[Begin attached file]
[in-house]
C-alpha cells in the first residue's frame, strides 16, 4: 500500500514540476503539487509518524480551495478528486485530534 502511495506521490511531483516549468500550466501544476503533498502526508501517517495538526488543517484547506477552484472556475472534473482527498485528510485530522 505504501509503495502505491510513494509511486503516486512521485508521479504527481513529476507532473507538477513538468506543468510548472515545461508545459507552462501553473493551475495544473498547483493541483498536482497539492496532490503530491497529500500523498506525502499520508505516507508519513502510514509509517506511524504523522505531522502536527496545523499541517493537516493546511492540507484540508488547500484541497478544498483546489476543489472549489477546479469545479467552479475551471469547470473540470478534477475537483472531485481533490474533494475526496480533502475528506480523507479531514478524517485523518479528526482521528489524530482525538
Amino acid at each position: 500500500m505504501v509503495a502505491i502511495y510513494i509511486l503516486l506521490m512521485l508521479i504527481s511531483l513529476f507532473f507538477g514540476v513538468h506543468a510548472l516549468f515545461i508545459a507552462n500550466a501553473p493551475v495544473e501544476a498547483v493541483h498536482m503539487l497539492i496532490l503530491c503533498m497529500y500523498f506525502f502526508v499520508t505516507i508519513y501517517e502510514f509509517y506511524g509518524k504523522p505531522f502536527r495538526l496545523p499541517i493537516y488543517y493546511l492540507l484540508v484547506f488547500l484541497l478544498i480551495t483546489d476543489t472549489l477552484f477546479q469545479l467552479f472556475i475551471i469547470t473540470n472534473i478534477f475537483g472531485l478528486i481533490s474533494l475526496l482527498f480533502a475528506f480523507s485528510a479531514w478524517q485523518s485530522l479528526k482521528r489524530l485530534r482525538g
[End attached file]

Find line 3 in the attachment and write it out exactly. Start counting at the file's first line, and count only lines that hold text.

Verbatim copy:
Amino acid at each position: 500500500m505504501v509503495a502505491i502511495y510513494i509511486l503516486l506521490m512521485l508521479i504527481s511531483l513529476f507532473f507538477g514540476v513538468h506543468a510548472l516549468f515545461i508545459a507552462n500550466a501553473p493551475v495544473e501544476a498547483v493541483h498536482m503539487l497539492i496532490l503530491c503533498m497529500y500523498f506525502f502526508v499520508t505516507i508519513y501517517e502510514f509509517y506511524g509518524k504523522p505531522f502536527r495538526l496545523p499541517i493537516y488543517y493546511l492540507l484540508v484547506f488547500l484541497l478544498i480551495t483546489d476543489t472549489l477552484f477546479q469545479l467552479f472556475i475551471i469547470t473540470n472534473i478534477f475537483g472531485l478528486i481533490s474533494l475526496l482527498f480533502a475528506f480523507s485528510a479531514w478524517q485523518s485530522l479528526k482521528r489524530l485530534r482525538g